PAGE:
Thursday, August 27, 2015

Hi, C

High-Tech War Paint

When something horrific like the shooting yesterday in Roanoke, Virginia happens, the ubiquity of technology allows a veritable tsunami of personal expression about the event. And, as with anything else involving human beings, that flood of expression is not likely to be uniformly edifying. I don't have a problem with that, of course. Both here in the blog and elsewhere, I am a champion of people being able to speak their minds.

A lot of what appears online in the wake of such events is merely the donning of rhetorical "war paint," a kind of "virtue signaling" (which I have written about here and here). A typical example, from Sports Illustrated writer Peter King:

Get it? Peter is against murder. And if you are against murder, too (note the hundreds of favorable responses to his message), then you should strike the war post with him and...well, he's not too clear about what he wants to happen, but by God he's PISSED! It is deliciously ironic that his Twitter message is basically nothing but hand-waving indignation. That sort of thing doesn't really bother me much.

My only real problem is with the people who spout falsehoods and try to pass them off as the truth. I don't favor preventing them from expressing themselves, I just feel an irresistible impulse to smite them hip and thigh.

Thus, I have a message for everyone who feels compelled to ignore the facts and trot out The Narrative, the absurd (and false) notion of a gun-crazy America drowning in an ever-rising tide of firearm violence...

"Magua suggests you try Google Translate."

For future reference, here are some actual facts to keep close at hand, just to be on the safe side:
  • Yesterday's shooter was a deeply disturbed individual; there is little to be "done" about such people, since they are uninterested in laws, or in the consequences to themselves of their criminal actions
  • Incidents of gun-related crime are NOT increasing, they are in fact decreasing, and not by a trivial amount; what has increased over that period of time is the technology with which such crimes can be publicized--the belief that events like yesterday's are increasing in frequency is merely an artifact of the Information Age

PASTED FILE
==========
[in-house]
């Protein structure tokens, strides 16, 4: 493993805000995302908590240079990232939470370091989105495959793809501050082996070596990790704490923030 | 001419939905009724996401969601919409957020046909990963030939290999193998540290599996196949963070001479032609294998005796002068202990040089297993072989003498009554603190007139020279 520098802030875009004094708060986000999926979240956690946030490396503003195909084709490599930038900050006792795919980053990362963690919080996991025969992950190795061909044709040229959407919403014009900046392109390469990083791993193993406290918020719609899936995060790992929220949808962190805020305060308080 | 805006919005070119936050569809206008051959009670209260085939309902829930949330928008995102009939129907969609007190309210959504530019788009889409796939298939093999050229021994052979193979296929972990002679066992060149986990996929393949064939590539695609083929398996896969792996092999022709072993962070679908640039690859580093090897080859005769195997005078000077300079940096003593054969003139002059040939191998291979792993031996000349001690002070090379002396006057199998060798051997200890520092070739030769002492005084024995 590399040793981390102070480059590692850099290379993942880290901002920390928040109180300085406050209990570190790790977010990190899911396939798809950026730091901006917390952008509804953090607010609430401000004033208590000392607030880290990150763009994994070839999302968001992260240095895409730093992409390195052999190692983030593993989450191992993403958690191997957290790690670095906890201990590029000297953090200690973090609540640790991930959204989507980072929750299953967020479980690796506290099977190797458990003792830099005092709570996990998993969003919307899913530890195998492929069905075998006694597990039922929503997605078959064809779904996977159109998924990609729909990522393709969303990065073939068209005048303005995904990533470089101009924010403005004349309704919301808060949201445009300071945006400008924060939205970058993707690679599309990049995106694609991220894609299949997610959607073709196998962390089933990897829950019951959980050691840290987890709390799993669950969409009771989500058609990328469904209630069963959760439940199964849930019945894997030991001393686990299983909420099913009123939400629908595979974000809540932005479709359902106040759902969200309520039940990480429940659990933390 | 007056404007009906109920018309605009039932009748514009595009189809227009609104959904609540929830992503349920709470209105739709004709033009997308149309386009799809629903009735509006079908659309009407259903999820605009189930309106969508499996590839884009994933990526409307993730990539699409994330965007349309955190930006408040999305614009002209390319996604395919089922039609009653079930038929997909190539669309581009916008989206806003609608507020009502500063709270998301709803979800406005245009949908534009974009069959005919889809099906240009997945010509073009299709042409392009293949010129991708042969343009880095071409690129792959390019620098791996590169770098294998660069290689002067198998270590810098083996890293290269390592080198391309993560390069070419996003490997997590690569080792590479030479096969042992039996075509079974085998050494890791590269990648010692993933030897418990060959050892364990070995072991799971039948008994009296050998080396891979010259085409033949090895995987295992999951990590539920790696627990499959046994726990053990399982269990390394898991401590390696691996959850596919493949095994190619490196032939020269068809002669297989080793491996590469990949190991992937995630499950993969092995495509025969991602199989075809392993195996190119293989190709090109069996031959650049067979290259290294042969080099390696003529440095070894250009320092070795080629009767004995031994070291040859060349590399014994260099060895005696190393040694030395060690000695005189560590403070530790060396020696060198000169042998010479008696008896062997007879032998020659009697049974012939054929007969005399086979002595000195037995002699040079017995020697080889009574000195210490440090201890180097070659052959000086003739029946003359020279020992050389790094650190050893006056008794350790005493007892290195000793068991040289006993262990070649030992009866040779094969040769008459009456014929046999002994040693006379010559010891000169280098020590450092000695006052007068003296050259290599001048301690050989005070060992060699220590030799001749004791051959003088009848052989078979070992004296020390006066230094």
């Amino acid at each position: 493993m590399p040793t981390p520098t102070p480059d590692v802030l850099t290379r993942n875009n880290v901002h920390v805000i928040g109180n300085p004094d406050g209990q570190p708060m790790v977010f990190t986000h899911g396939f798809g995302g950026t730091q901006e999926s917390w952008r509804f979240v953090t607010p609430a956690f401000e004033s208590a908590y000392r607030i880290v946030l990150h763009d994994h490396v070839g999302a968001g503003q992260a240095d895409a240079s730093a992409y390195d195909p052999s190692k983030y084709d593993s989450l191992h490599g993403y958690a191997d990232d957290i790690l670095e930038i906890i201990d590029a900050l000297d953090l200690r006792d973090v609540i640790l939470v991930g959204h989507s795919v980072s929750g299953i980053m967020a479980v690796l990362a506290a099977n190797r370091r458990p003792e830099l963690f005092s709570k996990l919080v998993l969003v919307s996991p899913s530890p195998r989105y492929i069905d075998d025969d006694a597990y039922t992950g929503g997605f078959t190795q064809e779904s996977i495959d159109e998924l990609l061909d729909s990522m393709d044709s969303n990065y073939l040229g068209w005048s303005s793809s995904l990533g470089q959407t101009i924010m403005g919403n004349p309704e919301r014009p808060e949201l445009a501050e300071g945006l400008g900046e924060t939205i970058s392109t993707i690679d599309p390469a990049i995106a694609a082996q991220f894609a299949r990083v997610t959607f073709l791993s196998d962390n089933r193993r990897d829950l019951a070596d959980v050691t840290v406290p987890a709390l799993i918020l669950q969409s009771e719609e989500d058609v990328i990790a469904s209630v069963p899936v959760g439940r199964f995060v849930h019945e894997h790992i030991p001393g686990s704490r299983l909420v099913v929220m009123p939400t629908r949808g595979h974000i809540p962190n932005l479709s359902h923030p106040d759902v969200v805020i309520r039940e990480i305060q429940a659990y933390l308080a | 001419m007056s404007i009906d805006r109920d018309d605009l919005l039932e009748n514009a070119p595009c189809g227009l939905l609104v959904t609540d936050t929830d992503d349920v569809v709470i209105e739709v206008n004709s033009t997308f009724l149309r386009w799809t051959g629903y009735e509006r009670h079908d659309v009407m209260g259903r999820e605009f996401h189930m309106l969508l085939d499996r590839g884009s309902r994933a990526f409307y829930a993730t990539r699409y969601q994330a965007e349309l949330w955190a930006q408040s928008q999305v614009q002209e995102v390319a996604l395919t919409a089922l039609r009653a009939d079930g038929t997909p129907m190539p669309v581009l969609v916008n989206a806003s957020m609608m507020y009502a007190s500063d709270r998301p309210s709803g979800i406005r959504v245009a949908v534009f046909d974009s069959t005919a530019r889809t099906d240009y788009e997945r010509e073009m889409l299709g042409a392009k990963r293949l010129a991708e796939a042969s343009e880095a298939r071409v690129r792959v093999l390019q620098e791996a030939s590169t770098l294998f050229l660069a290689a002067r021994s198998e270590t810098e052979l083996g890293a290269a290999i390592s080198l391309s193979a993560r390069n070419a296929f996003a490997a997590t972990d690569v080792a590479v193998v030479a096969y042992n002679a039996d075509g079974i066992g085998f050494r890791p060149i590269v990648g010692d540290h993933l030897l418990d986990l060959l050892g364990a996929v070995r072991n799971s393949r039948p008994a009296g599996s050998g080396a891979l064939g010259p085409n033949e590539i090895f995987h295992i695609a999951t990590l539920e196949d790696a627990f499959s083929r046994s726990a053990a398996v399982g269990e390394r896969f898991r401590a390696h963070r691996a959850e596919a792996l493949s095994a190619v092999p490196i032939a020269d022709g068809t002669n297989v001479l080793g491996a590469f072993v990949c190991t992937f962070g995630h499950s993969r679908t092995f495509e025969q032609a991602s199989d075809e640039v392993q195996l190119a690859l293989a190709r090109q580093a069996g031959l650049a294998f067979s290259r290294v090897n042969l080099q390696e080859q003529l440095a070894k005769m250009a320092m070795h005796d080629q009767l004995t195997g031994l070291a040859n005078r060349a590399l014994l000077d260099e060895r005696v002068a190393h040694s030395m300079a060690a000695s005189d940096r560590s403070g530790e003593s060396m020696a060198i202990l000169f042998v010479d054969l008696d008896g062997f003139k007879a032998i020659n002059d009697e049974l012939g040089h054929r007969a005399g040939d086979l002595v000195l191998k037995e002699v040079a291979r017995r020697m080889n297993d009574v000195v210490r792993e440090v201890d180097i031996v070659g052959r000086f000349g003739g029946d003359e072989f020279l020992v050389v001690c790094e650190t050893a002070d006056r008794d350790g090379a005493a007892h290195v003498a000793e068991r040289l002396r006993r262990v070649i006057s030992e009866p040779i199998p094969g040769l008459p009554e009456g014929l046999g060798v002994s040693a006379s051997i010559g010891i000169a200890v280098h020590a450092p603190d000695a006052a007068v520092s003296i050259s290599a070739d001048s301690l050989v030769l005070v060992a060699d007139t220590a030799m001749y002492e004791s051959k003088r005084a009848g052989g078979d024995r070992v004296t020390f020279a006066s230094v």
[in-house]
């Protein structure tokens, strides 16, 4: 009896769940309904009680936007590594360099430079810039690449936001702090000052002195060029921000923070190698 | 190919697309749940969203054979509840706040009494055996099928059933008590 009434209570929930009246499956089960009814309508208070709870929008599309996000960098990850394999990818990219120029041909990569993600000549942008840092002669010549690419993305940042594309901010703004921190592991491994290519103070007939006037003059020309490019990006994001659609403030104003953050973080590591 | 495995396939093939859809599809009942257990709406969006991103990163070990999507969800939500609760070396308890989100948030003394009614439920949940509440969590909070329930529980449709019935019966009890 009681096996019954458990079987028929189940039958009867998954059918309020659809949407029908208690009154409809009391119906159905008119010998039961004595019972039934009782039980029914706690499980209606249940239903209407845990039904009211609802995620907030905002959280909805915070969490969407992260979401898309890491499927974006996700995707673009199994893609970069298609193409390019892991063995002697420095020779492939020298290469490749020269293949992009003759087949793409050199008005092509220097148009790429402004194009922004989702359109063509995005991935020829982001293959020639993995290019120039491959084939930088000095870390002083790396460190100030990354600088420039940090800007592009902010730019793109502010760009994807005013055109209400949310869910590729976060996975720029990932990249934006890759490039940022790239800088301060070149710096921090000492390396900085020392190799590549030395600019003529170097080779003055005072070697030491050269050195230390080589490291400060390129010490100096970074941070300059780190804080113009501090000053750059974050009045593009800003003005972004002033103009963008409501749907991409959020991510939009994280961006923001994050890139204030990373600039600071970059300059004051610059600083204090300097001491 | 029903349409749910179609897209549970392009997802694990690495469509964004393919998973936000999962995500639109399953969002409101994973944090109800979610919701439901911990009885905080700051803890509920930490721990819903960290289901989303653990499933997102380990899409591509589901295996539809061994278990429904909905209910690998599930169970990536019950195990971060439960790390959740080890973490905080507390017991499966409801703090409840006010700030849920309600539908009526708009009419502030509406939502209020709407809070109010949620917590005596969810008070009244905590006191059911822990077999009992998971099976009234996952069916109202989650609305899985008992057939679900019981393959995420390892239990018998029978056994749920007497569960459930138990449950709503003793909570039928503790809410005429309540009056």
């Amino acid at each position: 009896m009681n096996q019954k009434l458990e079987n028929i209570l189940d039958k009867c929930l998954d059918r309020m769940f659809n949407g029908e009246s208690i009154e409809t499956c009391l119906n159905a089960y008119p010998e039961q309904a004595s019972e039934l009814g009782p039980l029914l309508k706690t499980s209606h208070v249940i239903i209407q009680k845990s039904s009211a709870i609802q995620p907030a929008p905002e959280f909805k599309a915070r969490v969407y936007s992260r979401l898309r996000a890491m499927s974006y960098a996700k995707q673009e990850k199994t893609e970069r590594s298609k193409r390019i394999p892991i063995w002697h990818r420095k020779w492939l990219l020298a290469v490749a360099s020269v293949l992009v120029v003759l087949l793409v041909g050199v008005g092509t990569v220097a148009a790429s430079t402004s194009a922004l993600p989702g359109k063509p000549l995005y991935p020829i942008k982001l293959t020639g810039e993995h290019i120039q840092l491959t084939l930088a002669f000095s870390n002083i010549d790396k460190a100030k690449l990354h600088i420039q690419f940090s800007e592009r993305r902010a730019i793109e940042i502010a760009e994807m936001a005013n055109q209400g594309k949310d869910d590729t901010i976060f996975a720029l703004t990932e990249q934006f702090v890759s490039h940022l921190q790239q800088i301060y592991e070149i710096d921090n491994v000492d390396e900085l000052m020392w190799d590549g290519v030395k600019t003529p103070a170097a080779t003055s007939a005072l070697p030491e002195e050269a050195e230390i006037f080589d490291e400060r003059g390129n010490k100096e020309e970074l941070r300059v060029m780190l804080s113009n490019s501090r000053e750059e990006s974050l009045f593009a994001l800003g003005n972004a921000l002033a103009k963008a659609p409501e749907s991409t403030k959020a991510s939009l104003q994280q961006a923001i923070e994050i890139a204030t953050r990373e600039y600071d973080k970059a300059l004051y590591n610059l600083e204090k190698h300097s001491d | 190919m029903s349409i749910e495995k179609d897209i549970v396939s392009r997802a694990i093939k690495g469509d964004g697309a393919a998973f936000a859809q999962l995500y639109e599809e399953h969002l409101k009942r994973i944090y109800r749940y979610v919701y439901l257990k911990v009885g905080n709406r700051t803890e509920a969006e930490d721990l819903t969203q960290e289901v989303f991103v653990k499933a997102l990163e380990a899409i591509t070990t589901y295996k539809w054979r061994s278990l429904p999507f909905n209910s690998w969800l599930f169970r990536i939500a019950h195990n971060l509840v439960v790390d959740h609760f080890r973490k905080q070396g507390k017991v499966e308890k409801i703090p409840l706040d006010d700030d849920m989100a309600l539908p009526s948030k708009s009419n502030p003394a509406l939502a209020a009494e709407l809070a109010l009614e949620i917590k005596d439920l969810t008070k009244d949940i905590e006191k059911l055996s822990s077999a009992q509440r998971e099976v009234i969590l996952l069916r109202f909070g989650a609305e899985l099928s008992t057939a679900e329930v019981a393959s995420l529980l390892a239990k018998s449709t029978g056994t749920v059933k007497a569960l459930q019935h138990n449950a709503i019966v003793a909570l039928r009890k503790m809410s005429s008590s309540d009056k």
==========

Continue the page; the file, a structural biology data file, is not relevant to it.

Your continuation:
• None of the "common sense gun regulation" you hear people advocating for would have had the slightest effect on most of the shooters whose heinous acts capture our attention--President Obama's most recent attempt in this area, for instance, wouldn't have made a difference even if it had passed
Just because something bad happens doesn't mean we need government to "do something" to prove our concern; in fact, that sort of thinking is VERY dangerous
(it led, among other things, to Executive Order 9066, and the internment of roughly 120,000 Japanese-Americans--people who were citizens, mind you--during WWII). It is especially dangerous when the impulse to "do something" is grounded in a false narrative.

 Let's ask Fred Korematsu...

Speaking of Dishonest, Untrustworthy Liars...

Guess who has a perception problem these days?
"Ouch! But no one can say she didn't come by the problem honestly."

She did it the old-fashioned way, absolutely...

Do I Sometimes React Strangely to Sequences of Digits?

I don't know what you mean...


Hi-C Grape Drink can, circa 1962

The title of today's post is both a play on the Latin numbering system (today's post is No. 100, and "C" = "Centum" = "100" in Latin) and a nostalgic shout-out to a favorite beverage of my childhood. For me, it was always a tough choice between Hi-C Orange Drink and the Grape Drink pictured at right, but if I can only have one, I'd have to go with the purple.

One of the things that always made home "home" was the presence in the refrigerator of those familiar cans...

I also wanted to take the opportunity to mention that Comments are always most welcome. Agree or disagree, or if you just want to share some thoughts of your own, I'd love to hear from you!

Until Next Time...

My earliest memories of recorded music were not of LP albums at all. For quite awhile as a youngster, I thought all recorded music came in the form of 7-inch 45-rpm singles, because that's what my older cousins all listened to on their portable record players. (One of the peak experiences of my life was getting my very own such player as a Christmas gift after my family moved to Kansas City in 1967. It was a General Electric Wildcat, and I loved it.)

Sometimes, when the cousins weren't around, I would pull out their stacks of vinyl 45s and look through them. I couldn't make much sense out of what was written on them (I could read, but of course I didn't know who any of those artists were, or what the legalese meant), but I enjoyed comparing the various labels. My favorite was the Sun Records design, followed closely by the design from their satellite label Phillips.

Today's send-off was released on the Phillips label in 1957, and I remember my cousins listening to this one (and dancing to it) quite a bit. It was also one of my mom's favorites, which won it a special place in my memory.

"Raunchy" was co-written by saxophonist Bill Justis and guitarist Sid Manker. The original version included here and two subsequent cover versions each eventually peaked at No. 2 on the Billboard charts, and the song was selected for the Grammy Hall of Fame in 1998. Some sources claim this record was the inspiration for the "twangy" guitar style made famous by the legendary Duane Eddy (whom both my parents liked quite a bit). I'm not sure I believe that, but I certainly did get a kick out of hearing this song again yesterday for the first time in many, many years. Enjoy...

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